The growth rates you'll get should be 'way ahead of Florida, with its pauses for dry and cold.  Not to mention our soil problems.  

The remake of the property looks very smart.  Obviously a huge mess to get rid of a lot of stuff (the disposed-of fan palm looked vaguely like a Livistona), but in your climate, no reason to put up with less than totally desirable stuff.  

It would be interesting to see someone try a garden of dry Cuban palms over on the Kona side.  Coccothrinax and such.  I don't know whether Hawaii has suitable climates for the giant Copernicia species (baileyana, fallaensis, and gigas).

 

you can grow fallaensis and bailey fairly easily on the wet side of the Big Island, so i’m guessing they would be spectacular on the Kona side. 

Jason: your garden is already drool worthy... great taste and a lot of elbow grease has paid off nicely already! Just amazing, you are living the dream properly.

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If fallaenis and baileyana grow well on the wet side, they're worth the wait for trunks.  Copernicia gigas lives in coastal areas where there has to be occasional saltwater flooding and salinity, so it might possibly be a bit odd.  Not quite a mangrove palm, but close.  Baileyana of course is spectacular as a youngster.  I'm lucky that a neighbor recently planted one.

 

Fla. climate center: 100-119 days>85 F
USDA 1990 hardiness zone 9B
Current USDA hardiness zone 10a
4 km inland from Indian River; 27º N (equivalent to Brisbane)

Central Orlando's urban heat island may be warmer than us

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Your almost one year old Hilo garden is amazing and makes even my biggest newly planted palms look like mere seedlings! 

It is inspirational to see what some of mine might grow into someday, thanks!

It looks like your Dypsis mananjarensis is in good sun (for Hilo) and doing well so that helps me too.

I do plan to get to the Big Island in the next year and would love a garden visit....

Cindy Adair

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On 9/1/2018, 6:41:41, knell said:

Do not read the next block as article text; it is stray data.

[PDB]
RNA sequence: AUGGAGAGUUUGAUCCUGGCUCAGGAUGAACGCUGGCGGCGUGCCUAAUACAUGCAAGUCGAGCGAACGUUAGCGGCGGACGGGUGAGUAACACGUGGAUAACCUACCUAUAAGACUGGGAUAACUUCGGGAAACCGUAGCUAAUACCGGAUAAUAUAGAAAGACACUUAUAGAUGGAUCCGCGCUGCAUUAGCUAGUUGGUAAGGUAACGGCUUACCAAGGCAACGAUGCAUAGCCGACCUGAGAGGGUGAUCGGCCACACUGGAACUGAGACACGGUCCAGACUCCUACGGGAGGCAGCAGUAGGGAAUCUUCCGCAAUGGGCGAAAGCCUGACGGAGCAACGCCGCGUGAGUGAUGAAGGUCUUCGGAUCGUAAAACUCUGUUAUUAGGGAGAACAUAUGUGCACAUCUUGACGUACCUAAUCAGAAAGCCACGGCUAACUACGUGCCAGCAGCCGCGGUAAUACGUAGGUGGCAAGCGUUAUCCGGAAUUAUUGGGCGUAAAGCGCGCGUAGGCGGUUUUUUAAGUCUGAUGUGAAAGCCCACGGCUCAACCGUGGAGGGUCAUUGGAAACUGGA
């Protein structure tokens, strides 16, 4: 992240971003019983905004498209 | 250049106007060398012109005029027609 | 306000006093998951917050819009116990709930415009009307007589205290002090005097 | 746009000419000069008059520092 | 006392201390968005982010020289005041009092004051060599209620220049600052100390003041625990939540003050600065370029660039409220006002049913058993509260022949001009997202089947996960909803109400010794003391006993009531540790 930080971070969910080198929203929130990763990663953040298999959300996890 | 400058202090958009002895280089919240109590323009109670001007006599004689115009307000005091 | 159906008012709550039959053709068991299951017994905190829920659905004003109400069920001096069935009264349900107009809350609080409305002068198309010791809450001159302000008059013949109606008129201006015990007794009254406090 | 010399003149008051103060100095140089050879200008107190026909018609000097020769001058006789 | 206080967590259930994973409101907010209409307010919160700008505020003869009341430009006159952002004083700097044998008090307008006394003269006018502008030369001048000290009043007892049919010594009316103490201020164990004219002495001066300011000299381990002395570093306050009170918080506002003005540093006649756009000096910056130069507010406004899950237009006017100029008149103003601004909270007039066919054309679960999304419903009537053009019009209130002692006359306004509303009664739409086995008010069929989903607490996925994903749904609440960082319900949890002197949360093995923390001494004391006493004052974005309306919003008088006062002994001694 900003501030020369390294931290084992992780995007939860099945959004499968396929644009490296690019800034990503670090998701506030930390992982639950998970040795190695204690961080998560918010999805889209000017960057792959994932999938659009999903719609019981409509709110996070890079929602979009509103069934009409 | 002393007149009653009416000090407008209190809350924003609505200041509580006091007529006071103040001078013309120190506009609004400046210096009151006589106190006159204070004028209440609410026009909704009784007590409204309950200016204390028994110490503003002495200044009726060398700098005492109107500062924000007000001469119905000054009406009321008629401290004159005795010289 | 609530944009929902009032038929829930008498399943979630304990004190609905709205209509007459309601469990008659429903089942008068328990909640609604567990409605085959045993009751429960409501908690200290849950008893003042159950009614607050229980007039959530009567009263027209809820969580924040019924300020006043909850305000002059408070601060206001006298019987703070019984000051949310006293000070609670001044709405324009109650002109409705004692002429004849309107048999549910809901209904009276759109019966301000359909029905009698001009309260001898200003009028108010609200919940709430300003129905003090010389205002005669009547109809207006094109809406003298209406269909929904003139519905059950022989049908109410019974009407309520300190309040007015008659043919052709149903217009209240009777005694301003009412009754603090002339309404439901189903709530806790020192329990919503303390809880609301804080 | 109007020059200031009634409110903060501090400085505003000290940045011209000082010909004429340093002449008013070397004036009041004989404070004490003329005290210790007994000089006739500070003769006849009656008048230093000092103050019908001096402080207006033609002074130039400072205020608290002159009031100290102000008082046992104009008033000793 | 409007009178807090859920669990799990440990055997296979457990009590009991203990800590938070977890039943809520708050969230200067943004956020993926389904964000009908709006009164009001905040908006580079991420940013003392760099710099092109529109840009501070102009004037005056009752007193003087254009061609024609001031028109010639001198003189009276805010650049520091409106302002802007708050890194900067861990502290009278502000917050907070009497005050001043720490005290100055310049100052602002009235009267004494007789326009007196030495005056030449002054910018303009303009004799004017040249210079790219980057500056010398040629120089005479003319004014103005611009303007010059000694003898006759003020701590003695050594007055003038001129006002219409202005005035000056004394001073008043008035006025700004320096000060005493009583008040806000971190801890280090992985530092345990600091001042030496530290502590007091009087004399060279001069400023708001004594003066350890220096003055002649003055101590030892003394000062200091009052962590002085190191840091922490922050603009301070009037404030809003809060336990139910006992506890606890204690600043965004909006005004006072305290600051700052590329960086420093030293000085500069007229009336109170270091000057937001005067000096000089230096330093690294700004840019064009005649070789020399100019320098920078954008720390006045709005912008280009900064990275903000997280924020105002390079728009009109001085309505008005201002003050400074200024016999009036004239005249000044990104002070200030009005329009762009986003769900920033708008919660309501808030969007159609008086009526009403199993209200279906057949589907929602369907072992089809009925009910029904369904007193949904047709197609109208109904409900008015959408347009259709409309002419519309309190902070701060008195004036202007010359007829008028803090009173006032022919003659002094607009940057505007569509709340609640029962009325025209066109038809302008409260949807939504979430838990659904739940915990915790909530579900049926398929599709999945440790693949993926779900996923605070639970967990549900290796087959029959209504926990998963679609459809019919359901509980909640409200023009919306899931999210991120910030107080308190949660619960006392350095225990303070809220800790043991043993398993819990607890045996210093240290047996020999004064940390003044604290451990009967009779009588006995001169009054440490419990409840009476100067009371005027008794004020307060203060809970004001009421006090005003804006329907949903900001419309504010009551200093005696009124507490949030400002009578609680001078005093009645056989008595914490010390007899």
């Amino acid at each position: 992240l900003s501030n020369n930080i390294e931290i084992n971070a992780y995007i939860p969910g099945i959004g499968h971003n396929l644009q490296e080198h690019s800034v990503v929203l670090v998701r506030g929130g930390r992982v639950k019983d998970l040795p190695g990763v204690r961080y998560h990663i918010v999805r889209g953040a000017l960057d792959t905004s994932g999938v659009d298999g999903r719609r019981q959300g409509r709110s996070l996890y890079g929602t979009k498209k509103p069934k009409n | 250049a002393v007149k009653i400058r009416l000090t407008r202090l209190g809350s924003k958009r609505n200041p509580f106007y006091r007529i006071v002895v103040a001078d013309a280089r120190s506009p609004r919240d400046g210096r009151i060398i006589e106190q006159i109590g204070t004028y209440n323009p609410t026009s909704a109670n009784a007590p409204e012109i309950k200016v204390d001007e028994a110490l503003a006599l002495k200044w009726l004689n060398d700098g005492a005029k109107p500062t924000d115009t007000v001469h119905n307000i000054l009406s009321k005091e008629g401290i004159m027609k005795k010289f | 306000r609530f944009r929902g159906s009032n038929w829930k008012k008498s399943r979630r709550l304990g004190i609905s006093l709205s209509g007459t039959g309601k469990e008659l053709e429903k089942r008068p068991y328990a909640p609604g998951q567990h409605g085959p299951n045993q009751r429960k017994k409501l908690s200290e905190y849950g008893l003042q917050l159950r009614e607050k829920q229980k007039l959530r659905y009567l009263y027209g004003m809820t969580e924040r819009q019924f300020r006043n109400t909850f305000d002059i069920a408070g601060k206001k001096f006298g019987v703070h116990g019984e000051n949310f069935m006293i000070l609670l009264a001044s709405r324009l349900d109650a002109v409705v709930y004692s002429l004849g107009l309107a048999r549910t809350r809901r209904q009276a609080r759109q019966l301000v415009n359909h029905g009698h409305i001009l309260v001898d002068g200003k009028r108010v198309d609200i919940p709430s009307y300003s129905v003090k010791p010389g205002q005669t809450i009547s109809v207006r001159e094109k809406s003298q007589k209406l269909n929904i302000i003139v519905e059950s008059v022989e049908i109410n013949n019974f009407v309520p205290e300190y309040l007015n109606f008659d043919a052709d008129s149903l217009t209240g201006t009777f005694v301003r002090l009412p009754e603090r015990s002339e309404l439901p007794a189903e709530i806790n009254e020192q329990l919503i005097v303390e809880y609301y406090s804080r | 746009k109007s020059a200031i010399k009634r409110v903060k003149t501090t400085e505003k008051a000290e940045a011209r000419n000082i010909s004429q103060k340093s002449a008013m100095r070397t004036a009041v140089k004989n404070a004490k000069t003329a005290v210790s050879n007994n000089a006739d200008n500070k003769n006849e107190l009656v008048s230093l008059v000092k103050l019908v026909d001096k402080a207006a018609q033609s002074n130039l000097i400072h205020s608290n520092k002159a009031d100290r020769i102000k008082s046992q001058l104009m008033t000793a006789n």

you can grow fallaensis and bailey fairly easily on the wet side of the Big Island, so i’m guessing they would be spectacular on the Kona side. 

Jason: your garden is already drool worthy... great taste and a lot of elbow grease has paid off nicely already! Just amazing, you are living the dream properly.

Thanks Mike!  You'll have to stop by sometime to check it out in person. 

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On 9/2/2018, 7:25:57, Cindy Adair said:

Your almost one year old Hilo garden is amazing and makes even my biggest newly planted palms look like mere seedlings! 

It is inspirational to see what some of mine might grow into someday, thanks!

It looks like your Dypsis mananjarensis is in good sun (for Hilo) and doing well so that helps me too.

I do plan to get to the Big Island in the next year and would love a garden visit....

Wow, thanks Cindy.  It's been a lot of fun and I'm very fortunate to have Bill Austin and Jeff Marcus close by, both supplying big, perfectly grown plants for me to start out with.  I can't take much credit since they've done all the work up to this point!  

As for the Dypsis Mananjarensis, they seem to do great in the "Full sun" here, which isn't really ever full sun since Hilo is usually cloudy for at least part of the day.  

You are more than welcome to visit whenever you make it to the Big Island.  It would be great to have you here.  

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1 hour ago, Hilo Jason said:

Wow, thanks Cindy.  It's been a lot of fun and I'm very fortunate to have Bill Austin and Jeff Marcus close by, both supplying big, perfectly grown plants for me to start out with.  I can't take much credit since they've done all the work up to this point!  

As for the Dypsis Mananjarensis, they seem to do great in the "Full sun" here, which isn't really ever full sun since Hilo is usually cloudy for at least part of the day.  

You are more than welcome to visit whenever you make it to the Big Island.  It would be great to have you here.  

Thanks for the information and offer to let me visit!

Cindy Adair

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Hi,

I am repeating myself but it is just great to see how your garden is coming into shape! 

And all those breathtaking plants!

It seems, as you mentioned, that the most of your palms took the planting very well -